Patrick M. Garry (South Dakota), Candice Spurling (South Dakota), Jennifer Keating (South Dakota), and Derek Nelson (South Dakota) have posted “Tribal Incorporation of First Amendment Norms: A Case Study of the Indian Tribes of South Dakota” on SSRN, recently published in the South Dakota Law Review.
From the abstract:
This article analyzes how Indian tribal courts have incorporated First Amendment norms within tribal legal systems. Given the more traditionally communal nature of tribal societies, Indian tribal courts have taken a slightly different approach to the kind of individual rights articulated in the First Amendment. As this article demonstrates, tribal courts have elevated community interest and values when considering individual rights issues. The ways in which those interests and values have been elevated may prove instructive to those who advocate a more balanced approach to First Amendment freedoms within the U.S. judicial system.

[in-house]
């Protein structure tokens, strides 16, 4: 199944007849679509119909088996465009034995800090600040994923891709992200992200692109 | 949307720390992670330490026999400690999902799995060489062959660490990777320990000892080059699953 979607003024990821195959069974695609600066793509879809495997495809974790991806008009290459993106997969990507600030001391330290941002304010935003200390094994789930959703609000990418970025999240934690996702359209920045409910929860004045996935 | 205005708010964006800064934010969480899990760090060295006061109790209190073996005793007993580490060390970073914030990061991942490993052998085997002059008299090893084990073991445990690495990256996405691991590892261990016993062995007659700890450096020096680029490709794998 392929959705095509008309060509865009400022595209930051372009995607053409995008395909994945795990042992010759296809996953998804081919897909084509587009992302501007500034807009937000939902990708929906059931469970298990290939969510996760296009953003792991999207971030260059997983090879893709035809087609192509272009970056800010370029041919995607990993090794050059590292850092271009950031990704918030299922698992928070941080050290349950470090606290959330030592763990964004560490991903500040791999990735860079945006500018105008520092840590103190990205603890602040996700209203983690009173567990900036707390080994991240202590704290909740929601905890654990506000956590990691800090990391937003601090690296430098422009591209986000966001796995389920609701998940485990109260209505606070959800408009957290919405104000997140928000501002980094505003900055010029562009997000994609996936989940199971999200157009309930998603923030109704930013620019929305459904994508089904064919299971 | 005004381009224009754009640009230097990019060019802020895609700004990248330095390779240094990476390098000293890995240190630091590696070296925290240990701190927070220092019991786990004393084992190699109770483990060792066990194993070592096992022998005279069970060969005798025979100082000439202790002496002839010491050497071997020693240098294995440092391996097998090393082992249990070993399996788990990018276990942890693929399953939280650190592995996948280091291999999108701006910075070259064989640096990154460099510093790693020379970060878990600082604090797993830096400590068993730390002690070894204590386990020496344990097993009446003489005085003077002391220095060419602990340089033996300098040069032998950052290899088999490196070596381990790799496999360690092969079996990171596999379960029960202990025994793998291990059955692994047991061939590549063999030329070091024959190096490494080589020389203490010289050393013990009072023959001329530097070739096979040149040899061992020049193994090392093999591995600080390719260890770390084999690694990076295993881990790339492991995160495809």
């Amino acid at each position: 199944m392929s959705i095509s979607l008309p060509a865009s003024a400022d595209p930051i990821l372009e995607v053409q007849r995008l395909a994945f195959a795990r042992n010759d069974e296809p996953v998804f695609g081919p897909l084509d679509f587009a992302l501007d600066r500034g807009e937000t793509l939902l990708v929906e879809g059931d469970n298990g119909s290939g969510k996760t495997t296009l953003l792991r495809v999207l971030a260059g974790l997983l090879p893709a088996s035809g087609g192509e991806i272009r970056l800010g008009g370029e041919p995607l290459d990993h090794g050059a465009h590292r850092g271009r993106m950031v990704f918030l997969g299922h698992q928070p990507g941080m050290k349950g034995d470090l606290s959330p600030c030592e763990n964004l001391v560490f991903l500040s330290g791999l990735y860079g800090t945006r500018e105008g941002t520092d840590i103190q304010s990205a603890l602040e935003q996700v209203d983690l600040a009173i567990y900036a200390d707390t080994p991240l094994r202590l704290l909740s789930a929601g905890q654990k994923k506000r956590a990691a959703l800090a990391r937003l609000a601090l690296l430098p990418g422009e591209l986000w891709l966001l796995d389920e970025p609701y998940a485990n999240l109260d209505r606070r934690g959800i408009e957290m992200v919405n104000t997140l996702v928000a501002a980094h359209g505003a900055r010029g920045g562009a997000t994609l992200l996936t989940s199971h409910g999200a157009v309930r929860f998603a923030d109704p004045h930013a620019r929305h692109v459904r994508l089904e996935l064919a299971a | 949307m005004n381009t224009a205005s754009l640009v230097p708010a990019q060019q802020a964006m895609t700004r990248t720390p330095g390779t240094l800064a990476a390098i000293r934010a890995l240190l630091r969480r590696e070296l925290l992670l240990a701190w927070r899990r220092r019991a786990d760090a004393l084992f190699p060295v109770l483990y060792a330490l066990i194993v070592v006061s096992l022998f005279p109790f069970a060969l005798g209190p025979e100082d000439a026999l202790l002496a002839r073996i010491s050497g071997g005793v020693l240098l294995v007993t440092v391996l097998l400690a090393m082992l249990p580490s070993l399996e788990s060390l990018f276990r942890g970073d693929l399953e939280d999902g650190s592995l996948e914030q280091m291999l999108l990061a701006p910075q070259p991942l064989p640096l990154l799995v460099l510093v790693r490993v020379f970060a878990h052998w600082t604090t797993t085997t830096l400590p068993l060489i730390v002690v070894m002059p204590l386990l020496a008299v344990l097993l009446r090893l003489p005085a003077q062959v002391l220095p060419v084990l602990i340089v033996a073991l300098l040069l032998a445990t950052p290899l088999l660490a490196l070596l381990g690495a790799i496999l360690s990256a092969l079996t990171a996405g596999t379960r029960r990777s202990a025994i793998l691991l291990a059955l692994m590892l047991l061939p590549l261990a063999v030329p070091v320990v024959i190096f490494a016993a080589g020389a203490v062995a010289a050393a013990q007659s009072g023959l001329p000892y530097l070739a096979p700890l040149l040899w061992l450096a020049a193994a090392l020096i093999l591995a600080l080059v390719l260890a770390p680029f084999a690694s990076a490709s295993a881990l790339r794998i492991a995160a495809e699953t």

The article examines the legal obligation imposed on Indian tribes to protect certain individual rights, and whether the First Amendment applies to Indian tribes, and finally how the Indian Civil Rights Act applies. The article analyzes how federal courts have interpreted the Indian Civil Rights Act and surveys Indian tribal court decisions concerning individual rights issues such as free speech, free press, and free exercise of religion.
The final part of the article analysis turns away from reported tribal court decisions and focuses on tribal political, social, and cultural issues relating to First Amendment-type rights. In this respect, the article focuses exclusively on the nine tribes of South Dakota, exploring how First Amendment-type issues have arisen within those tribes and how they have been resolved outside of the judicial system.